She added, "I thought it was a bit odd, but it was also not my place to judge the context."
Leitner, who has interacted with Schoen as a Washington County government employee, said the image remained with her whenever they came in contact. Besides his Senate service, Schoen is a Cottage Grove police officer, though he has been removed from patrol duties while his conduct is under scrutiny.
The previous disclosures against Schoen have led to broad calls for his resignation by people in both political parties. He has denied that his behavior was meant as an inappropriate advance or led to inappropriate contact. He apologized in a statement last week to women made to "feel uncomfortable or harassed" but has not spoken publicly.
Senate Minority Leader Tom Bakk, DFL-Cook, stepped up his call for Schoen to resign for the sake of the Senate and his constituents.
"I just don't see that the environment is going to be one in which he is going to be comfortable, that others are going to be comfortable," said Bakk, DFL-Cook.
Republican Senate Majority Leader Paul Gazelka, R-Nisswa, said Schoen's refusal to resign will likely move the issue to the ethics subcommittee. Once a formal ethics complaint is lodged against a senator, the panel made up of two Republicans and two Democrats has 30 days to meet and determine whether there is probable cause to move forward.
"I think we have a good process in place," he said.
In the House, leaders hired an outside firm Tuesday to investigate sexual harassment allegations against Rep. Tony Cornish, R-Vernon Center. The St. Paul firm NeuVest specializes in workplace allegations and has done prior training for the Legislature. The House will pay NeuVest $275 an hour for the inquiry with no cap on the total cost, according to a signed contract.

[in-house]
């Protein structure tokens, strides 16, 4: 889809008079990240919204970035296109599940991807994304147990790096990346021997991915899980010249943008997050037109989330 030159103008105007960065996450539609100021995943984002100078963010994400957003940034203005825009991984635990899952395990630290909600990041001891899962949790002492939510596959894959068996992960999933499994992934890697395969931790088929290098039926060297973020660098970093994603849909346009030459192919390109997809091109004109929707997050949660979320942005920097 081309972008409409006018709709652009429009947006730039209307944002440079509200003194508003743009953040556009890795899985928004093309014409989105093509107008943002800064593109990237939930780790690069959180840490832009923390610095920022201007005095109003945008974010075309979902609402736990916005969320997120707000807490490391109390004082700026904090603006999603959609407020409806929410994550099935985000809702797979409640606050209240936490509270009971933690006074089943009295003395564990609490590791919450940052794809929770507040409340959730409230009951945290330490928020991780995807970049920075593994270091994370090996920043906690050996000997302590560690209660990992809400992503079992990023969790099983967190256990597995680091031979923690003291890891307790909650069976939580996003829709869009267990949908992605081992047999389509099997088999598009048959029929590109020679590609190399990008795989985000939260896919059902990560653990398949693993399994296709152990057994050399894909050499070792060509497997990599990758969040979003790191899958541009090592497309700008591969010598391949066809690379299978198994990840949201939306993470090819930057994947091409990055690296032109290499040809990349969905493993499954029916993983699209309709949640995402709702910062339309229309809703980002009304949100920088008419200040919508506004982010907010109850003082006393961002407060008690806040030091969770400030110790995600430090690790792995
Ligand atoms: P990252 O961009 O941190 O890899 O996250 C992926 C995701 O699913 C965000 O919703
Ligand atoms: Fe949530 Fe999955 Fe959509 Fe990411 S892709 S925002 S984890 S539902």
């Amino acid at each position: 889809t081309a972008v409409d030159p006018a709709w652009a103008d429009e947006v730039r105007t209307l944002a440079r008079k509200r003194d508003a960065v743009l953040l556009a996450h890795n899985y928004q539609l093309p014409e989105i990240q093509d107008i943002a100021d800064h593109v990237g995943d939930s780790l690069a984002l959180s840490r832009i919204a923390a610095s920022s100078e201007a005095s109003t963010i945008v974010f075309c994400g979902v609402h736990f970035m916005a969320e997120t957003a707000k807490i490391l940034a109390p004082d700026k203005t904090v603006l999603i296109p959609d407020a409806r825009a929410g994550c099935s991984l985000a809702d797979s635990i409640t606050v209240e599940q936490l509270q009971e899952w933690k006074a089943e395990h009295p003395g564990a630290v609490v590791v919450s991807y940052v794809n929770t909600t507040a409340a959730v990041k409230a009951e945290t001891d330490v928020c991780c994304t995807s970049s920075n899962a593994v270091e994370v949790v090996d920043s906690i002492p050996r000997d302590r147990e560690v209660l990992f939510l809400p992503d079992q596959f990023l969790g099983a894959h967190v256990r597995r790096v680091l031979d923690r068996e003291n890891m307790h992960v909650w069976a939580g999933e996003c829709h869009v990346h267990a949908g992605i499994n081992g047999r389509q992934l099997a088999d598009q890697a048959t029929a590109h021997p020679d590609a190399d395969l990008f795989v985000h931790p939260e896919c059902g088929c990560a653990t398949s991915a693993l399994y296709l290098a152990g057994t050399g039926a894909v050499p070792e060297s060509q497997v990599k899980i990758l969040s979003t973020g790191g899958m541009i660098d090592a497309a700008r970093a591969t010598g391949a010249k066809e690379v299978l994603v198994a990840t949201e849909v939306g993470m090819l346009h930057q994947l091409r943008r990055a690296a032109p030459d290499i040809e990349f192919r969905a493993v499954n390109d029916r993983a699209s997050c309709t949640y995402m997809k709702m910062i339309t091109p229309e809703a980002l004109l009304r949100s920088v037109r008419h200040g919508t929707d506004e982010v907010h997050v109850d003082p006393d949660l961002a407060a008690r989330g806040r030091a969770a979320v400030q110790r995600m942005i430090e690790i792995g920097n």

Patrick McCormack, director of the nonpartisan House Research Department, provided only limited details about how that investigation would occur while calling it "neutral and thorough."
"A team of nonpartisan House Research Department attorneys has been designated as point persons for this investigation," McCormack said in a written statement. "To preserve the integrity of the investigation, my department will have no further comment."
Gazelka said that type of investigation is also an option for the Senate.
"Yes, I have contemplated whether it makes sense to get outside resources involved. I really want to make sure I know where Sen. Schoen is at and what his course of action is going to be. Then from there we'll move forward. Hopefully by the end of this week we'll have a clearer path," Gazelka said.
Sen. Susan Kent, DFL-Woodbury, was among those who called last week for Schoen to resign. She said she's disappointed he hasn't done so.
Kent expects an ethics complaint against Schoen to move forward. She also expects a lot of work in the coming months to improve sexual harassment policies at the Capitol.
"It's going to be a complex conversation," Kent said. "But it's important, because we need to make sure we have policies that victims feel they can come forward and report safely and without fear of retribution, and that we have accountability."
MPR News reporter Tim Pugmire contributed to this report.